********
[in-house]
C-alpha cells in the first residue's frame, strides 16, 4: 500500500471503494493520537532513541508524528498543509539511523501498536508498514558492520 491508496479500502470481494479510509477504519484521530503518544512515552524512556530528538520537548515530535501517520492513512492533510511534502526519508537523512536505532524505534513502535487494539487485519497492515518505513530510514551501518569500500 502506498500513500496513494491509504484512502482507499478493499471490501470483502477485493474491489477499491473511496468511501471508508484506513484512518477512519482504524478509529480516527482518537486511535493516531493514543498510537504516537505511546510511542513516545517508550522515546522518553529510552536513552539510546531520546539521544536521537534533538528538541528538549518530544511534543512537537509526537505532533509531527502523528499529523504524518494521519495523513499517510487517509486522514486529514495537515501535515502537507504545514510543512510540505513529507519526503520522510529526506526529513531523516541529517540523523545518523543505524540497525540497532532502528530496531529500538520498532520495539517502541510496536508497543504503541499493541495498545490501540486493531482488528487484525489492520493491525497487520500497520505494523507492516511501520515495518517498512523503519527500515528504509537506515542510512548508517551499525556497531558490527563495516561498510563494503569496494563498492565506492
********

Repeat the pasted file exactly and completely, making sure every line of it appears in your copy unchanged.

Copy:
[in-house]
C-alpha cells in the first residue's frame, strides 16, 4: 500500500471503494493520537532513541508524528498543509539511523501498536508498514558492520 491508496479500502470481494479510509477504519484521530503518544512515552524512556530528538520537548515530535501517520492513512492533510511534502526519508537523512536505532524505534513502535487494539487485519497492515518505513530510514551501518569500500 502506498500513500496513494491509504484512502482507499478493499471490501470483502477485493474491489477499491473511496468511501471508508484506513484512518477512519482504524478509529480516527482518537486511535493516531493514543498510537504516537505511546510511542513516545517508550522515546522518553529510552536513552539510546531520546539521544536521537534533538528538541528538549518530544511534543512537537509526537505532533509531527502523528499529523504524518494521519495523513499517510487517509486522514486529514495537515501535515502537507504545514510543512510540505513529507519526503520522510529526506526529513531523516541529517540523523545518523543505524540497525540497532532502528530496531529500538520498532520495539517502541510496536508497543504503541499493541495498545490501540486493531482488528487484525489492520493491525497487520500497520505494523507492516511501520515495518517498512523503519527500515528504509537506515542510512548508517551499525556497531558490527563495516561498510563494503569496494563498492565506492